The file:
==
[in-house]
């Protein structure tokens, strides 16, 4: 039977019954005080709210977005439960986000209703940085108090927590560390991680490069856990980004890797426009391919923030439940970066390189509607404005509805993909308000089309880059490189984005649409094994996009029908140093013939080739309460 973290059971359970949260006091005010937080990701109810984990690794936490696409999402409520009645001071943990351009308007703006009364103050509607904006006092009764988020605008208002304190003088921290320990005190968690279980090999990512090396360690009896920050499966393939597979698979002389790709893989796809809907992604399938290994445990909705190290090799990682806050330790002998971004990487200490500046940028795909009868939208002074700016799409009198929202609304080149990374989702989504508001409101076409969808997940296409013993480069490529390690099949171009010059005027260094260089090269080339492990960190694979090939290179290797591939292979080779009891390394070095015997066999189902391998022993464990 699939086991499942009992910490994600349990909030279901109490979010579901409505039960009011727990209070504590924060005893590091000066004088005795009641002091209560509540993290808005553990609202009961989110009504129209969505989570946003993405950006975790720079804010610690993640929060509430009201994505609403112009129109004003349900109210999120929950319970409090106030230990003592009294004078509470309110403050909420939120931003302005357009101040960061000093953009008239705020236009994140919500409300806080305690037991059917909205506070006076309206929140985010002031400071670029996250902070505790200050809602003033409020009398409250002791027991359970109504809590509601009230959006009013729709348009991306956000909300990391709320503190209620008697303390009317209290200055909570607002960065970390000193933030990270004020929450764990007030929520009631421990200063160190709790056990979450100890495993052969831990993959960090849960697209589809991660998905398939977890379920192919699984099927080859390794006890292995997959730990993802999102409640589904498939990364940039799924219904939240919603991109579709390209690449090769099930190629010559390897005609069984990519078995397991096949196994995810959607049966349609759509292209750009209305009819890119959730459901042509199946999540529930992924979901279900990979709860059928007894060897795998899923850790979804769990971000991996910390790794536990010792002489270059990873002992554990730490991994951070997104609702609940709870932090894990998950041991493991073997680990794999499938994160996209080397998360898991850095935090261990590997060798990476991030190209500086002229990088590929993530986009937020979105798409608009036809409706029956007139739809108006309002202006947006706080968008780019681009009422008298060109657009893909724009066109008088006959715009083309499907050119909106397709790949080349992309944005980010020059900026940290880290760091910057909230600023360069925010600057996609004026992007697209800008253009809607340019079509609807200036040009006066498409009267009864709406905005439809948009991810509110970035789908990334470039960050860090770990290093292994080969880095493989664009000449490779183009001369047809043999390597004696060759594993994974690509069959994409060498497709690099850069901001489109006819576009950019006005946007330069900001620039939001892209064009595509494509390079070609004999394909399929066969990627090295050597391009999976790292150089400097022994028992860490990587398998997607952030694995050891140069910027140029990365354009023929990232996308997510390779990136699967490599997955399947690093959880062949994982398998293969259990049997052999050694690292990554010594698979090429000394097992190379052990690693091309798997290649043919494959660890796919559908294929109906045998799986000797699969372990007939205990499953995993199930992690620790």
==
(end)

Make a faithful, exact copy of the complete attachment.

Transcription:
[in-house]
């Protein structure tokens, strides 16, 4: 039977019954005080709210977005439960986000209703940085108090927590560390991680490069856990980004890797426009391919923030439940970066390189509607404005509805993909308000089309880059490189984005649409094994996009029908140093013939080739309460 973290059971359970949260006091005010937080990701109810984990690794936490696409999402409520009645001071943990351009308007703006009364103050509607904006006092009764988020605008208002304190003088921290320990005190968690279980090999990512090396360690009896920050499966393939597979698979002389790709893989796809809907992604399938290994445990909705190290090799990682806050330790002998971004990487200490500046940028795909009868939208002074700016799409009198929202609304080149990374989702989504508001409101076409969808997940296409013993480069490529390690099949171009010059005027260094260089090269080339492990960190694979090939290179290797591939292979080779009891390394070095015997066999189902391998022993464990 699939086991499942009992910490994600349990909030279901109490979010579901409505039960009011727990209070504590924060005893590091000066004088005795009641002091209560509540993290808005553990609202009961989110009504129209969505989570946003993405950006975790720079804010610690993640929060509430009201994505609403112009129109004003349900109210999120929950319970409090106030230990003592009294004078509470309110403050909420939120931003302005357009101040960061000093953009008239705020236009994140919500409300806080305690037991059917909205506070006076309206929140985010002031400071670029996250902070505790200050809602003033409020009398409250002791027991359970109504809590509601009230959006009013729709348009991306956000909300990391709320503190209620008697303390009317209290200055909570607002960065970390000193933030990270004020929450764990007030929520009631421990200063160190709790056990979450100890495993052969831990993959960090849960697209589809991660998905398939977890379920192919699984099927080859390794006890292995997959730990993802999102409640589904498939990364940039799924219904939240919603991109579709390209690449090769099930190629010559390897005609069984990519078995397991096949196994995810959607049966349609759509292209750009209305009819890119959730459901042509199946999540529930992924979901279900990979709860059928007894060897795998899923850790979804769990971000991996910390790794536990010792002489270059990873002992554990730490991994951070997104609702609940709870932090894990998950041991493991073997680990794999499938994160996209080397998360898991850095935090261990590997060798990476991030190209500086002229990088590929993530986009937020979105798409608009036809409706029956007139739809108006309002202006947006706080968008780019681009009422008298060109657009893909724009066109008088006959715009083309499907050119909106397709790949080349992309944005980010020059900026940290880290760091910057909230600023360069925010600057996609004026992007697209800008253009809607340019079509609807200036040009006066498409009267009864709406905005439809948009991810509110970035789908990334470039960050860090770990290093292994080969880095493989664009000449490779183009001369047809043999390597004696060759594993994974690509069959994409060498497709690099850069901001489109006819576009950019006005946007330069900001620039939001892209064009595509494509390079070609004999394909399929066969990627090295050597391009999976790292150089400097022994028992860490990587398998997607952030694995050891140069910027140029990365354009023929990232996308997510390779990136699967490599997955399947690093959880062949994982398998293969259990049997052999050694690292990554010594698979090429000394097992190379052990690693091309798997290649043919494959660890796919559908294929109906045998799986000797699969372990007939205990499953995993199930992690620790």